This was another impressive outing by the San Antonio Spurs that ultimately ended in a loss. Playing in Memphis against the Grizzlies, the Spurs trailed by as many as 13 points before rallying in the fourth quarter. San Antonio entered the fourth down by five points but used an 11-1 run to grab a five-point advantage with nine minutes remaining.
The Grizzlies battled back to take the lead but Tre Jones again tied the game with around six minutes remaining. Unfortunately, that’s when Memphis went on a 7-0 to take command of the game. The Grizzlies went on to win by a final score of 121-113 and improve to 27-13, a record that has them atop the Western Conference.
The Spurs dropped to 13-28 but they have to feel good about how they played. The good guys were without Keldon Johnson and Devin Vassell and yet they battled back to take the lead in the fourth period against one of the better teams in the NBA. The Spurs didn’t win but they proved their mettle once again.
Spurs at Grizzlies – Final Grades
Poeltl didn’t really move the needle much in either direction; this was a standard game for the center out of Austria. He could have rebounded a little bit better and fouled less but otherwise he did what he was expected to do. Poeltl looked to score a healthy amount, authored a couple heady passes and was active on the defensive end.
Jones was okay-ish. He got outplayed by his brother (Tyus Jones had 24 points on 11-for-19 shooting from the field and 2-for-4 shooting from three-point range) after getting off to a really slow start. Jones got better as the game progressed, especially in terms of attacking the basket with vigor and passing well in transition. What hurt both him and the Spurs was that Jones lost confidence in his jumper and he couldn’t make the Grizzlies pay for going under every screen. The younger brother played hard but he never truly found a rhythm.
Offensively, Sochan hit 1-of-3 three-pointers but only 1-for-8 two-pointers. He was intimidated by the length and bulk of the Grizzlies on the interior. His passing was pretty good but he also turned it over three times. Defensively, I thought Sochan was really good. He moved his feet really well, was disruptive in passing lanes and fought in the interior. The only aspect of his defense I didn’t like was his rebounding. In that regard, he was like an anti-Rodman.
Langford is filling in for Vassell as the team’s starting shooting guard and he’s doing well. Outside of his wayward three-point shot, he was excellent against the Grizzlies. He hit 6-of-8 two-pointers, passed the ball as well as he has all season and was focused on the defensive end. Langford can still dial up his aggression a notch but he’s starting to look like a real, legitimate NBA player out there.
Scoring-wise, Bates-Diop was effective. He hit a pair of three-pointers and maniacally utilized his length at the rim. When he’s hitting threes and is hungry in the lane, he can put points on the board in a hurry. Sadly, though, Bates-Diop did next to nothing else on Monday night. His defense was lackluster and he had no assists, rebounds, steals, blocks, turnovers or fouls. And, to make sure everything was perfectly balanced as all things should be, he also posted a plus/minus of zero.
Richardson continues his strong, strong play. If the coaching staff was serious about the Spurs winning, Richardson would be playing about 35 minutes right now. He’s scoring well, he’s passing well, he’s handling some of the playmaking duties and he’s defending conscientiously. In his last seven games, Richardson is averaging 12.4 points, 4.3 assists and 3.4 rebounds in only 23 minutes per game. In that stretch, he’s shooting 53.8% from the field, 36.7% from three-point range and has hit all six of his free throws.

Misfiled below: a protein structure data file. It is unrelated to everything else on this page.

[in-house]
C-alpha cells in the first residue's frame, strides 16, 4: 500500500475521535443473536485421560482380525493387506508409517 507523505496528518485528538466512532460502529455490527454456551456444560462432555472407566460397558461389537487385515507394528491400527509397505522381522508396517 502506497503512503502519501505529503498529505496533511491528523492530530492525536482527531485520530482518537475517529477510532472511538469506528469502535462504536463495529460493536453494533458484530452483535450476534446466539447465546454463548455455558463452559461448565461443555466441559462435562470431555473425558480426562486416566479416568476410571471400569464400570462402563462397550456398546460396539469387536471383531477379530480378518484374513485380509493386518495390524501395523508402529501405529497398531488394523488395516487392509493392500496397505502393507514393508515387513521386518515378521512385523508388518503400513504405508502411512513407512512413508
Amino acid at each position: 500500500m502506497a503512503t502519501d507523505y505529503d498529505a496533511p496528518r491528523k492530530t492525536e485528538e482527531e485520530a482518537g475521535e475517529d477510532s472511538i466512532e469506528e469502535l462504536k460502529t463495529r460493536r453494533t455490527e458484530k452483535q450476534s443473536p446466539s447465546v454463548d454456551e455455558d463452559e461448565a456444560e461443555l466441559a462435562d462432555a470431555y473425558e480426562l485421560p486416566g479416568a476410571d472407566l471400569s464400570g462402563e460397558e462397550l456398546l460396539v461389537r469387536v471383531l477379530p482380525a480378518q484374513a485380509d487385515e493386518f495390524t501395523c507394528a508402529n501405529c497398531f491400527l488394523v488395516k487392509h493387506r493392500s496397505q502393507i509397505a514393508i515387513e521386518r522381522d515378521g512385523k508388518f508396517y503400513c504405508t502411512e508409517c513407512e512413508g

More good stuff, more obstacles and, most importantly, more learning for Branham against the Grizzlies. He was loose with the ball and his decision-making wasn’t crisp but the rookie still poured in 12 points in 25 minutes while hitting 5-of-11 shots from the field and 2-of-5 three-pointers. Branham looked to be at the cusp of taking over the game at times but he didn’t quite get over that hump. As it was, his play was up-and-down but he’s clearly expanding his game and you can see tangible progress each time he hits the court.
More the same from McDermott: his movement was supercharging the offense, he was making great reads with and without the ball, and he was struggling on the defensive end. For example of his defensive woes, he seems like the only player on the team who has yet to gotten the memo that the take-foul is no longer allowed. That said, he’s so useful on offense right now that it must be difficult for the coaching staff to play him only half the game.
Johnson continues to play like a consummate pro. He hit a three, attacked the rim, defended with grunt, rebounded the ball and was arguably the best passer on the team. It looks like Johnson will be in the rotation for the foreseeable future.
Collins was extremely active during his 16 minutes of playing time. He took nine shots, including three three-pointers. I actually liked his shot-selection and he also passed it well. Collins crashed the glass well and was electric on the defensive end. He may have been a bit too daring at times — but, big picture-wise, Collins is playing his best ball of the season right now.
Another well coached game by Pop. His undermanned squad gave the Grizzlies a run for their money. I really enjoyed how much Pop relied on Sochan and Branham to shoulder the burden. He’s also putting Langford in positions to succeed on a consistent basis. The play-calling was about as good as it could have been given the players available.